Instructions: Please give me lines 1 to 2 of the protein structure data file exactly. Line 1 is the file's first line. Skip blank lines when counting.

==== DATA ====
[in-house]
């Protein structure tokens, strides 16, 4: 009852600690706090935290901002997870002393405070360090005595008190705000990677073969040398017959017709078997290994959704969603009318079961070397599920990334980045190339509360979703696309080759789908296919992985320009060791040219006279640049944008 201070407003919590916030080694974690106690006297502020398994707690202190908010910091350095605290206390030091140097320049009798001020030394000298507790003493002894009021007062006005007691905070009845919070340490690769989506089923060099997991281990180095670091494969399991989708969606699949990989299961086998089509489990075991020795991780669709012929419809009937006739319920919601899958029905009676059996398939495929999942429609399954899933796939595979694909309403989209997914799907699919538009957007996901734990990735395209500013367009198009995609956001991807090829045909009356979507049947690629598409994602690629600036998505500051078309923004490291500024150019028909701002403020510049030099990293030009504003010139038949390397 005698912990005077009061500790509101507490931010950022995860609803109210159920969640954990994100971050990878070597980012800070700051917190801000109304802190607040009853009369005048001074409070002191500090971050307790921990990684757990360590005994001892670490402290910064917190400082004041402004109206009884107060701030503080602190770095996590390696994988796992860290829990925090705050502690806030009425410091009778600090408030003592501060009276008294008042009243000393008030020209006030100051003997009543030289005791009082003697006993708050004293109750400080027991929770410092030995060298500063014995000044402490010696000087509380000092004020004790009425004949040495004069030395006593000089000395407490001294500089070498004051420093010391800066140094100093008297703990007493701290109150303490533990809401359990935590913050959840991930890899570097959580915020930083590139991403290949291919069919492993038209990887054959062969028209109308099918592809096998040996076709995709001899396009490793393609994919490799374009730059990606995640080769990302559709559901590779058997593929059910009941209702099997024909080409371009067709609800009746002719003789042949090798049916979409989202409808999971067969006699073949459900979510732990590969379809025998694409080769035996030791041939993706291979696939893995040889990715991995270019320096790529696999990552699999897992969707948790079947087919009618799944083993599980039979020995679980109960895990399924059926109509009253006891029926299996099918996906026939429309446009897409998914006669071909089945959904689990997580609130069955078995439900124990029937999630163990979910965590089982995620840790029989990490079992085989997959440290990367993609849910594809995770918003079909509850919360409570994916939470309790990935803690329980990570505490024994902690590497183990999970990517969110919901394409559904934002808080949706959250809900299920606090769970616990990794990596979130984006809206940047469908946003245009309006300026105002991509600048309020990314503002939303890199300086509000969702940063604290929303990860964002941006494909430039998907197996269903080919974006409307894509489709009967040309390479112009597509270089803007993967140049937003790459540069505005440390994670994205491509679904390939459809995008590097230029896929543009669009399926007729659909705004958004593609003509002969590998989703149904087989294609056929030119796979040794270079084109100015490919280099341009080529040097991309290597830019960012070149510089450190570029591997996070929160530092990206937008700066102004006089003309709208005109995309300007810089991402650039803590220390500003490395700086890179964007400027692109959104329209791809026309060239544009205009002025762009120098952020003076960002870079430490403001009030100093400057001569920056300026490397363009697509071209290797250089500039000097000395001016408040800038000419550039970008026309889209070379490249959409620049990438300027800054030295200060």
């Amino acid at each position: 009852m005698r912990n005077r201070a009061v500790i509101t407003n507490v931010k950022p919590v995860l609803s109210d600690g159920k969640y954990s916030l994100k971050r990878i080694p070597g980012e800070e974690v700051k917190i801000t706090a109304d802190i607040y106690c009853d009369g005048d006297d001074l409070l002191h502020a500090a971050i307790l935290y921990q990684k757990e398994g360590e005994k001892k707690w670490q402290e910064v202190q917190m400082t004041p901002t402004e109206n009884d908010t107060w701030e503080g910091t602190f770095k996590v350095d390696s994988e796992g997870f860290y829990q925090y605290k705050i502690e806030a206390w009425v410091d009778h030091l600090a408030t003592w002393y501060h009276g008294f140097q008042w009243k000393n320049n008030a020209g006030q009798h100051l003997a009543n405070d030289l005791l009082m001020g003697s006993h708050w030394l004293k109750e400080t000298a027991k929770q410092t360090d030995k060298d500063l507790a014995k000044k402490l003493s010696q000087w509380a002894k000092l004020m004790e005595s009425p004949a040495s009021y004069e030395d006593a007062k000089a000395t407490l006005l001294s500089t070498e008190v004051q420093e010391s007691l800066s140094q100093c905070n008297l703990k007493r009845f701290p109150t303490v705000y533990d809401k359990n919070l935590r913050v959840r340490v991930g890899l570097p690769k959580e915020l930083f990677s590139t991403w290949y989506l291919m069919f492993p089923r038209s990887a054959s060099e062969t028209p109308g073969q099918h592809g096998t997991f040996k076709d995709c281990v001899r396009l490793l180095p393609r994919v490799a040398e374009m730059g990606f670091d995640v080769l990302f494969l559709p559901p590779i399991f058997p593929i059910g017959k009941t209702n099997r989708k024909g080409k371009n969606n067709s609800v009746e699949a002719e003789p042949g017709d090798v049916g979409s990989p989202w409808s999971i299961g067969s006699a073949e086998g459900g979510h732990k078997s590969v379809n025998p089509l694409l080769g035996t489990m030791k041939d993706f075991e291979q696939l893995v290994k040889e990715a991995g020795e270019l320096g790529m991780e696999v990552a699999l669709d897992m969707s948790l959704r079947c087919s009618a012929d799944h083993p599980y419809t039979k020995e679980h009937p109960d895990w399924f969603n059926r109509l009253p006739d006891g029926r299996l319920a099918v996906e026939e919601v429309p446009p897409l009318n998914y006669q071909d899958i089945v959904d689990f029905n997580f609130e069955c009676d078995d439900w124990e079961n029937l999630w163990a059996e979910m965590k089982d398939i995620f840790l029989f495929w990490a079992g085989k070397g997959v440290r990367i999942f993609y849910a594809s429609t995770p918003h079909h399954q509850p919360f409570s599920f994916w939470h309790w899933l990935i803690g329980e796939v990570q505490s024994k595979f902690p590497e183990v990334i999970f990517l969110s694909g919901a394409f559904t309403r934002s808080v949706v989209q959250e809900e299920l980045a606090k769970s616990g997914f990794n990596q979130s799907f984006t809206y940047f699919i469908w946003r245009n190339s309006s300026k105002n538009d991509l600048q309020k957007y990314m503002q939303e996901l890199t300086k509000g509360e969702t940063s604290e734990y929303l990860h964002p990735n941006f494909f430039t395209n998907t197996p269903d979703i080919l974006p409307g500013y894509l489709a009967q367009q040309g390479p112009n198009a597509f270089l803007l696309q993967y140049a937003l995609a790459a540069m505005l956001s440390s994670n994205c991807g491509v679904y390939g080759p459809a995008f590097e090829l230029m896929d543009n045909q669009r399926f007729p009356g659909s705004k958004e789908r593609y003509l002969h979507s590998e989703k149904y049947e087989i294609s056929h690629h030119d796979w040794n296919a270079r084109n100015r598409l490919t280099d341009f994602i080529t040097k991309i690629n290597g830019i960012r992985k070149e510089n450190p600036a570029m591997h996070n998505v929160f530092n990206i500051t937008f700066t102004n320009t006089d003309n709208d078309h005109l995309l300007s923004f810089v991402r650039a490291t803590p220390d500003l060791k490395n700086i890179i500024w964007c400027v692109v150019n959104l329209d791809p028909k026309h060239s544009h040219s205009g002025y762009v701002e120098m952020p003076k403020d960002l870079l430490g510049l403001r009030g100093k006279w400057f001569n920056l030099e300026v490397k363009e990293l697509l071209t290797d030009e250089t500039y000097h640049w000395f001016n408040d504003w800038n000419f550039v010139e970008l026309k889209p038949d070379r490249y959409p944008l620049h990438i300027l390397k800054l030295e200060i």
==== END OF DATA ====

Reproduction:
[in-house]
């Protein structure tokens, strides 16, 4: 009852600690706090935290901002997870002393405070360090005595008190705000990677073969040398017959017709078997290994959704969603009318079961070397599920990334980045190339509360979703696309080759789908296919992985320009060791040219006279640049944008 201070407003919590916030080694974690106690006297502020398994707690202190908010910091350095605290206390030091140097320049009798001020030394000298507790003493002894009021007062006005007691905070009845919070340490690769989506089923060099997991281990180095670091494969399991989708969606699949990989299961086998089509489990075991020795991780669709012929419809009937006739319920919601899958029905009676059996398939495929999942429609399954899933796939595979694909309403989209997914799907699919538009957007996901734990990735395209500013367009198009995609956001991807090829045909009356979507049947690629598409994602690629600036998505500051078309923004490291500024150019028909701002403020510049030099990293030009504003010139038949390397 005698912990005077009061500790509101507490931010950022995860609803109210159920969640954990994100971050990878070597980012800070700051917190801000109304802190607040009853009369005048001074409070002191500090971050307790921990990684757990360590005994001892670490402290910064917190400082004041402004109206009884107060701030503080602190770095996590390696994988796992860290829990925090705050502690806030009425410091009778600090408030003592501060009276008294008042009243000393008030020209006030100051003997009543030289005791009082003697006993708050004293109750400080027991929770410092030995060298500063014995000044402490010696000087509380000092004020004790009425004949040495004069030395006593000089000395407490001294500089070498004051420093010391800066140094100093008297703990007493701290109150303490533990809401359990935590913050959840991930890899570097959580915020930083590139991403290949291919069919492993038209990887054959062969028209109308099918592809096998040996076709995709001899396009490793393609994919490799374009730059990606995640080769990302559709559901590779058997593929059910009941209702099997024909080409371009067709609800009746002719003789042949090798049916979409989202409808999971067969006699073949459900979510732990590969379809025998694409080769035996030791041939993706291979696939893995040889990715991995270019320096790529696999990552699999897992969707948790079947087919009618799944083993599980039979020995679980109960895990399924059926109509009253006891029926299996099918996906026939429309446009897409998914006669071909089945959904689990997580609130069955078995439900124990029937999630163990979910965590089982995620840790029989990490079992085989997959440290990367993609849910594809995770918003079909509850919360409570994916939470309790990935803690329980990570505490024994902690590497183990999970990517969110919901394409559904934002808080949706959250809900299920606090769970616990990794990596979130984006809206940047469908946003245009309006300026105002991509600048309020990314503002939303890199300086509000969702940063604290929303990860964002941006494909430039998907197996269903080919974006409307894509489709009967040309390479112009597509270089803007993967140049937003790459540069505005440390994670994205491509679904390939459809995008590097230029896929543009669009399926007729659909705004958004593609003509002969590998989703149904087989294609056929030119796979040794270079084109100015490919280099341009080529040097991309290597830019960012070149510089450190570029591997996070929160530092990206937008700066102004006089003309709208005109995309300007810089991402650039803590220390500003490395700086890179964007400027692109959104329209791809026309060239544009205009002025762009120098952020003076960002870079430490403001009030100093400057001569920056300026490397363009697509071209290797250089500039000097000395001016408040800038000419550039970008026309889209070379490249959409620049990438300027800054030295200060």